DynCorp, AECOM clash over LOGCAP V protest
As is its custom, the Government Accountability Office has dismissed three pending protests after a fourth disappointed bidder turned to the U.S. Court of Federal Claims to hear its grievances involving the $82 billion "LOGCAP V" contract.
The Court of Federal Claims has higher jurisdiction than GAO, so any ruling the court makes trumps any GAO decision. So whenever a protest goes to the court, GAO dismisses any other related protests it has pending.
In this case, protests by AECOM, Fluor and a PAE-Parsons joint venture were all dismissed after DynCorp took its protest to the Court of Federal Claims.
DynCorp has already seen GAO deny its protest of being left off the 15-year LOGCAP V contract. The company is an incumbent on LOGCAP IV and business under that contract accounts for about one-fifth of its revenue.
The Army uses the Logistics Civil Augmentation Program for logistics and other professional services worldwide. The big change from LOGCAP IV to the new fifth version is that it consolidated more procurements and divided the contract by regional commands, plus one award set aside for Afghanistan.
Like DynCorp, AECOM was left off the contract entirely. Fluor and the PAE-Parsons venture filed protests with GAO because they wanted more than the smaller regions they were awarded. KBR and Vectrus won the largest portions of LOGCAP V when the Army made awards, making four winners in total.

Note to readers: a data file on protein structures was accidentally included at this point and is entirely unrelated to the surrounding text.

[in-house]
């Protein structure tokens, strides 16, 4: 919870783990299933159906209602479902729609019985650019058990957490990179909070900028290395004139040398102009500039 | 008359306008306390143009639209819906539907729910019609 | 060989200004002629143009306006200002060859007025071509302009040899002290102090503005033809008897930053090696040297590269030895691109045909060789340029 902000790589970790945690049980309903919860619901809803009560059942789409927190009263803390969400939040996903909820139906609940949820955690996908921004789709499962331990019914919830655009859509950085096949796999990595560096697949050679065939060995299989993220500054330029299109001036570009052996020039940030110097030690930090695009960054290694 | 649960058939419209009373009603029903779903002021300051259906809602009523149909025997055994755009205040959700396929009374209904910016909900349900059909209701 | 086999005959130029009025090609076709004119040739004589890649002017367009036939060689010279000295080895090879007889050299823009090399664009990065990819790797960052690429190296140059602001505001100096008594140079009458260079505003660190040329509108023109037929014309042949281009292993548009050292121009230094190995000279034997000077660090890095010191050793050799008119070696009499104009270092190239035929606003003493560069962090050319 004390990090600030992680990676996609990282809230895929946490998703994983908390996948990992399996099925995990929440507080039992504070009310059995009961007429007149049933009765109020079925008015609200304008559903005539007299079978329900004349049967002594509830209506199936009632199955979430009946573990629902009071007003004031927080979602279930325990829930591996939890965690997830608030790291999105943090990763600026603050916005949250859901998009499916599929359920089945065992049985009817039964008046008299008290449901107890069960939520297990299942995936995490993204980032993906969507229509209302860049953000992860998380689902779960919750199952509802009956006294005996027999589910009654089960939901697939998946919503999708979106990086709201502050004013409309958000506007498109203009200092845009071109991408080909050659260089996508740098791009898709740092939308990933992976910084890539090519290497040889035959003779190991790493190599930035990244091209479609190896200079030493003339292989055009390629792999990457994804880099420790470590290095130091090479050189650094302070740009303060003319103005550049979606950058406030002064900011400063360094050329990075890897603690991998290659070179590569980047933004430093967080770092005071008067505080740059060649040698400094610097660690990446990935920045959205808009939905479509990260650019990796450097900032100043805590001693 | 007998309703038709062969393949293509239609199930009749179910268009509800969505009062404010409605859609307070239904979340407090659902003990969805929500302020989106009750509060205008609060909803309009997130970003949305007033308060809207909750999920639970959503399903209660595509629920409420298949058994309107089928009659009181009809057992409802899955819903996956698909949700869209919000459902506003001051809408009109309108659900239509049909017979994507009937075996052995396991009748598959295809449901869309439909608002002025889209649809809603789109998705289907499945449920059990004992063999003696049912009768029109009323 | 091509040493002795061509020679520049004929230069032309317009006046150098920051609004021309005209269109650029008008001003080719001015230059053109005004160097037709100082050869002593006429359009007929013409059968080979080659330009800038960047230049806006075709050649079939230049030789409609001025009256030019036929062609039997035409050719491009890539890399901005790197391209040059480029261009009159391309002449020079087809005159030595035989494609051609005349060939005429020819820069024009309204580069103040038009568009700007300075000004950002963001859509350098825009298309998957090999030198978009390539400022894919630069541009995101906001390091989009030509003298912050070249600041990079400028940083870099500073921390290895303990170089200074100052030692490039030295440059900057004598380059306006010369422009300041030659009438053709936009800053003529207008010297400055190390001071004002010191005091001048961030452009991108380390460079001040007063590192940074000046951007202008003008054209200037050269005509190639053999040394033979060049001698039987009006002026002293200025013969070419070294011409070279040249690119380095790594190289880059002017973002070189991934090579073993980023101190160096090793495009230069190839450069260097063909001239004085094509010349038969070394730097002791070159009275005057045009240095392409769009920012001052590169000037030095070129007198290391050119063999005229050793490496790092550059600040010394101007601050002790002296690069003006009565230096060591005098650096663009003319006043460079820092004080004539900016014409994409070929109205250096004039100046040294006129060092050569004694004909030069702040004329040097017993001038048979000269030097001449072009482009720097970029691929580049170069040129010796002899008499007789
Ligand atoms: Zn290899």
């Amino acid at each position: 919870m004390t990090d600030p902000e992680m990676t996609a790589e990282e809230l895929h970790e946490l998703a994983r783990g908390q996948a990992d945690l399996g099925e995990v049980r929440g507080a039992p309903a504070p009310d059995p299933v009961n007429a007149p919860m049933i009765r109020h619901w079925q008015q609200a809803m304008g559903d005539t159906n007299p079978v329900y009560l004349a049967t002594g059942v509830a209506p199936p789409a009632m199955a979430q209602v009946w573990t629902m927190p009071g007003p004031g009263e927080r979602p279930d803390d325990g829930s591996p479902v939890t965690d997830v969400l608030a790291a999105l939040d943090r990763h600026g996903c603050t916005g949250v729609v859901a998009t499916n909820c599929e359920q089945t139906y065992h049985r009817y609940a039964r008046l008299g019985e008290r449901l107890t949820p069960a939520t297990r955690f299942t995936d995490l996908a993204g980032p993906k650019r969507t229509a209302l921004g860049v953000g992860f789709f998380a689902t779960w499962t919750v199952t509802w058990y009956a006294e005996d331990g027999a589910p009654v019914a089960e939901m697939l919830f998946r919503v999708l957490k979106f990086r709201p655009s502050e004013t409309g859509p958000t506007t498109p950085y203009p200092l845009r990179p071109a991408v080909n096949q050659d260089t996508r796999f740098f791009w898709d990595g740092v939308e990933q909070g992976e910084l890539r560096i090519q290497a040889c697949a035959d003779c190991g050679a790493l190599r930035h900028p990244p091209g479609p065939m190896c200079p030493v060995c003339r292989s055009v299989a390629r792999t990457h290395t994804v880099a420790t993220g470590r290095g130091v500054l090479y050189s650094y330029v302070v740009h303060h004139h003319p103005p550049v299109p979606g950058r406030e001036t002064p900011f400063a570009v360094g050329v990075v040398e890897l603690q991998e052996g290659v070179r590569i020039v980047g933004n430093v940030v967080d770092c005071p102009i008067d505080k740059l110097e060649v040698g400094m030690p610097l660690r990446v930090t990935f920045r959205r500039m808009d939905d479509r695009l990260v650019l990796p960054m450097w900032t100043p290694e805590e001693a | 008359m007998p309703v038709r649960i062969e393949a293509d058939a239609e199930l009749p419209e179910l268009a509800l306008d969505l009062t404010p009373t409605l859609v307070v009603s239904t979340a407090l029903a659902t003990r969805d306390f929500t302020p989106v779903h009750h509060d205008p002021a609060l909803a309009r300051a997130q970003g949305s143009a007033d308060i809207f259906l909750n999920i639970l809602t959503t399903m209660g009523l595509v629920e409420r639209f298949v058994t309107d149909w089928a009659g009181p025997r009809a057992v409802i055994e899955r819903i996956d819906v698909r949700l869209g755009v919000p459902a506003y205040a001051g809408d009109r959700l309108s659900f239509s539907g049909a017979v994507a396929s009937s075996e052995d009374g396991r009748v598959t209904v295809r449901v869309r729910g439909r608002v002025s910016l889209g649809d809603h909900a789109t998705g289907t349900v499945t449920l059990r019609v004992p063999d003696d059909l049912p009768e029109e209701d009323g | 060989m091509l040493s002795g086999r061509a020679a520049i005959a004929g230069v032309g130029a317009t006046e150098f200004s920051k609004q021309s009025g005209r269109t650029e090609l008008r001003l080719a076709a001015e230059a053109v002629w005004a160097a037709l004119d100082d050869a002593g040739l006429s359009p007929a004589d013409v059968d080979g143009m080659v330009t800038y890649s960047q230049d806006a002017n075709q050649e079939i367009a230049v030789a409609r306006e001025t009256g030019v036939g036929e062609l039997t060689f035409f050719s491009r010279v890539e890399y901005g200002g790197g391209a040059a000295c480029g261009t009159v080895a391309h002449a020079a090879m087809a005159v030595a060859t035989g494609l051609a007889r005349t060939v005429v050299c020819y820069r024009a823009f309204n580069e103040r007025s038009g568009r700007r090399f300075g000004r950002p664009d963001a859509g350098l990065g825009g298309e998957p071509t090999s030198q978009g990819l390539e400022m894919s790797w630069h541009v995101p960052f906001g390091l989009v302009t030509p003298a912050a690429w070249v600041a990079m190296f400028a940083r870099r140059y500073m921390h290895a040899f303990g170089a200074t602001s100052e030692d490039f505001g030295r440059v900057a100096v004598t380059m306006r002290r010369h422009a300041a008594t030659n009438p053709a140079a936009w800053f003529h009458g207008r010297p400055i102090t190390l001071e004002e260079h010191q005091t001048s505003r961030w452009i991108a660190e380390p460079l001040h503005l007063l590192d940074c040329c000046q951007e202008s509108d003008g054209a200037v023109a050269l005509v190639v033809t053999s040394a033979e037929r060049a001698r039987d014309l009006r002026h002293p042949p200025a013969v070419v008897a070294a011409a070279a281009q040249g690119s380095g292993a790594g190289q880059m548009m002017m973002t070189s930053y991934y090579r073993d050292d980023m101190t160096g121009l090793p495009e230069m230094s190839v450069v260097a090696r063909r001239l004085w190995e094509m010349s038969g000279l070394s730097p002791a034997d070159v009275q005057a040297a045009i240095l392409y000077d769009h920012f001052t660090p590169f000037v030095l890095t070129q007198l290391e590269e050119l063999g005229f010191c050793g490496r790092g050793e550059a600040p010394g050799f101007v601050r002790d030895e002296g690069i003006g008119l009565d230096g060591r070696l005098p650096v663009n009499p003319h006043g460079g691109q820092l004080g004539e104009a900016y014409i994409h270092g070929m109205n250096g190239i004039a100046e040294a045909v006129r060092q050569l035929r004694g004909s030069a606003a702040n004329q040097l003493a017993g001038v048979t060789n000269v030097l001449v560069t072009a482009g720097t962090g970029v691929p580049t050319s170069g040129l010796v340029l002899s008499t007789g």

In looking at the filings with the court, AECOM is none too pleased with DynCorp.
AECOM filed with the court to be an intervenor as a party with an interest in the outcome of the court’s decision.
AECOM argued that it urged DynCorp to wait for GAO’s decision on its protest or at least allow it to get an outcome prediction from GAO. GAO’s decision in the AECOM case was due Aug. 9 but DynCorp filed its case with the court on Aug. 5. “DynCorp has jumped the gun to AECOM’s great prejudice,” AECOM wrote.
The company also argues that its protest with GAO was different from DynCorp’s. GAO’s decision to deny DynCorp’s protest “should have no bearing on AECOM’s meritorious GAO bid protest.”
It went on to complain, “DynCorp has deprived AECOM of a decision at GAO, its chosen forum.”
But Judge Loren A. Smith has denied AECOM’s request to join the case in a short, one-paragraph order.
All of the four winners -- KBR, Vectrus, Fluor and the PAE-Parsons team -- did get their motions to intervene granted, however.
AECOM will follow this case closely, I’m sure. The court’s ultimate decision could help its efforts to get on LOGCAP V or it could squash them. But they just have to stand on the sidelines and wait.
Posted by Nick Wakeman on Aug 08, 2019 at 8:20 AM